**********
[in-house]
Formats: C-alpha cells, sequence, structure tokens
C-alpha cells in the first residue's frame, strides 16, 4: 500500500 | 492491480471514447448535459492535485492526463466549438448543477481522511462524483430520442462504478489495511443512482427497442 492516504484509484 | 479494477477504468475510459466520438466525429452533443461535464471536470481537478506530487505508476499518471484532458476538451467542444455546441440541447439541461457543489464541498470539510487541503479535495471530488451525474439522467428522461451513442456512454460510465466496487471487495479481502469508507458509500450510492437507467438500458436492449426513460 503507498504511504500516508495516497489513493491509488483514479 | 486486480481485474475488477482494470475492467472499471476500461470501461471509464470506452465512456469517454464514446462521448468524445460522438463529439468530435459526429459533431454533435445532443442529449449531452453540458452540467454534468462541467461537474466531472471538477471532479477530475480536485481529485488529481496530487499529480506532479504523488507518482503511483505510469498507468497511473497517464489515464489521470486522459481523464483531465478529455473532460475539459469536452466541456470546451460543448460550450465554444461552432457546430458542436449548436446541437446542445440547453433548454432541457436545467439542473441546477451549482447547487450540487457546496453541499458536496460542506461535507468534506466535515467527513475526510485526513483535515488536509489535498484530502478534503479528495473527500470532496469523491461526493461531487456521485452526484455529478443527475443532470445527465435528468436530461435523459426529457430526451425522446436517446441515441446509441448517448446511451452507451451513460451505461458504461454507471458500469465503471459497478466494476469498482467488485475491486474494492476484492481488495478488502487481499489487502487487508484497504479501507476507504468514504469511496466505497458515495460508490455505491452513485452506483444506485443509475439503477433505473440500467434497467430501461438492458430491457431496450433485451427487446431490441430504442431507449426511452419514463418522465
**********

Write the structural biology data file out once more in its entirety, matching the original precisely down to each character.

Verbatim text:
[in-house]
Formats: C-alpha cells, sequence, structure tokens
C-alpha cells in the first residue's frame, strides 16, 4: 500500500 | 492491480471514447448535459492535485492526463466549438448543477481522511462524483430520442462504478489495511443512482427497442 492516504484509484 | 479494477477504468475510459466520438466525429452533443461535464471536470481537478506530487505508476499518471484532458476538451467542444455546441440541447439541461457543489464541498470539510487541503479535495471530488451525474439522467428522461451513442456512454460510465466496487471487495479481502469508507458509500450510492437507467438500458436492449426513460 503507498504511504500516508495516497489513493491509488483514479 | 486486480481485474475488477482494470475492467472499471476500461470501461471509464470506452465512456469517454464514446462521448468524445460522438463529439468530435459526429459533431454533435445532443442529449449531452453540458452540467454534468462541467461537474466531472471538477471532479477530475480536485481529485488529481496530487499529480506532479504523488507518482503511483505510469498507468497511473497517464489515464489521470486522459481523464483531465478529455473532460475539459469536452466541456470546451460543448460550450465554444461552432457546430458542436449548436446541437446542445440547453433548454432541457436545467439542473441546477451549482447547487450540487457546496453541499458536496460542506461535507468534506466535515467527513475526510485526513483535515488536509489535498484530502478534503479528495473527500470532496469523491461526493461531487456521485452526484455529478443527475443532470445527465435528468436530461435523459426529457430526451425522446436517446441515441446509441448517448446511451452507451451513460451505461458504461454507471458500469465503471459497478466494476469498482467488485475491486474494492476484492481488495478488502487481499489487502487487508484497504479501507476507504468514504469511496466505497458515495460508490455505491452513485452506483444506485443509475439503477433505473440500467434497467430501461438492458430491457431496450433485451427487446431490441430504442431507449426511452419514463418522465